Vemodalen: The Fear That There Are Thousands of Photographs Identical to Yours
There’s nothing new under the sun. It even says so in the Bible.
One of the major objectives as a creative is to be, well, creative. We long to be different, to stand out from the crowd. And what a crowd it is. With over 7 billion people on this planet, being unique is an exercise in futility it seems. As an artist, realizing this fact may be torturous to our already tortured soul.
Now there is a term for this feeling of abject sorrow, this fear that everything has already been “done.” The knowledge that your inspired image of your sushi dinner, is just one of the thousands of inspired images that have already been photographed of sushi dinners. The Dictionary of Obscure Sorrows, who creates words to name some of these emotions we feel that don’t quite have an official Webster’s dictionary entry, has captured this desolate feeling in the word, “vemödalen.”
vemödalen – n. the frustration of photographing something amazing when thousands of identical photos already exist–the same sunset, the same waterfall, the same curve of a hip, the same closeup of an eye–which can turn a unique subject into something hollow and pulpy and cheap, like a mass-produced piece of furniture you happen to have assembled yourself.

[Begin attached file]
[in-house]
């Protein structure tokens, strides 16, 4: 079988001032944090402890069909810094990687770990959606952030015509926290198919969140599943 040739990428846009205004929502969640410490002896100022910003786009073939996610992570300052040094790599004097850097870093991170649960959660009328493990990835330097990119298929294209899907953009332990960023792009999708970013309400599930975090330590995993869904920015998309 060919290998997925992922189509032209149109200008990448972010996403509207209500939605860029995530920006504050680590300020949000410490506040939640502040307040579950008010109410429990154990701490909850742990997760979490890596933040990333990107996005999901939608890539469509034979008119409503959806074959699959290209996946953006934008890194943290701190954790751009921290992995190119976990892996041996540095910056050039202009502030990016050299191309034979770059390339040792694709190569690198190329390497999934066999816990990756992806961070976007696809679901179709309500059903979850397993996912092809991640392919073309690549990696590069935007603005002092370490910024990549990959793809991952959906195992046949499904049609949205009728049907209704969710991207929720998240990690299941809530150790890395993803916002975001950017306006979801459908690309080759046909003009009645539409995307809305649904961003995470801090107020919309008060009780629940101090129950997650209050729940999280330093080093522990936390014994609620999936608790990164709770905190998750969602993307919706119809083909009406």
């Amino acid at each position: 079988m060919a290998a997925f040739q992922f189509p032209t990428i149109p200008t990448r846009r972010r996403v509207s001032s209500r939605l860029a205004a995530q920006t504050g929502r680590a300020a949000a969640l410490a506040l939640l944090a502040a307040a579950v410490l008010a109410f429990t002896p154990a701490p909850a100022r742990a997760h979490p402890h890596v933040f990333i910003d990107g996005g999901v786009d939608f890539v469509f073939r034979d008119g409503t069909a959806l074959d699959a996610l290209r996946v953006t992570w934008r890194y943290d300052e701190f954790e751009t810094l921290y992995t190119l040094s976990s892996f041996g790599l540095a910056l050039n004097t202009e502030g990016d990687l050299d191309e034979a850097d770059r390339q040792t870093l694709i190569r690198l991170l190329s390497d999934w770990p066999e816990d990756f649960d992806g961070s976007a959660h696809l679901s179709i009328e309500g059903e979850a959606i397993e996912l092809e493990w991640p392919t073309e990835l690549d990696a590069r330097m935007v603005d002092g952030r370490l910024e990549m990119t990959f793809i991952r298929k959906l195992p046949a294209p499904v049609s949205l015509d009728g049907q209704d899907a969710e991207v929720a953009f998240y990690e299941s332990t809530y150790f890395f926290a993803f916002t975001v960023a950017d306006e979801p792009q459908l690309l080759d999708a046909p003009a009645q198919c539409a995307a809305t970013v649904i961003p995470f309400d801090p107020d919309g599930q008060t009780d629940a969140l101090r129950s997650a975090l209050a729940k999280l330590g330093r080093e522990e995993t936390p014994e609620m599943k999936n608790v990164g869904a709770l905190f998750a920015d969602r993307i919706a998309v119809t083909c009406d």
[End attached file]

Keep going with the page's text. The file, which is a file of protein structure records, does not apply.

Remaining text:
The following video points out this fact that there is seemingly nothing you photograph that hasn’t been photographed before, as demonstrated over and over again in a collection of images that are almost identical, each taken by a different photographer. But instead of frustration, the video ascertains, we should take comfort in this as we all contribute to the beauty of the larger picture, that you and 7 billion other people in the world are connected in this human experience.
And dare I add, that inspired image of your Tako Nigiri taken at your favorite sushi joint, may look like everyone else’s sushi dinner, but the one thing that does makes it unique is the moment it was consumed. And the memory of that moment cannot be duplicated.
For a list of photo credits, all used under the Creative Commons 2.0 license, click here.
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[Via Laughing Squid]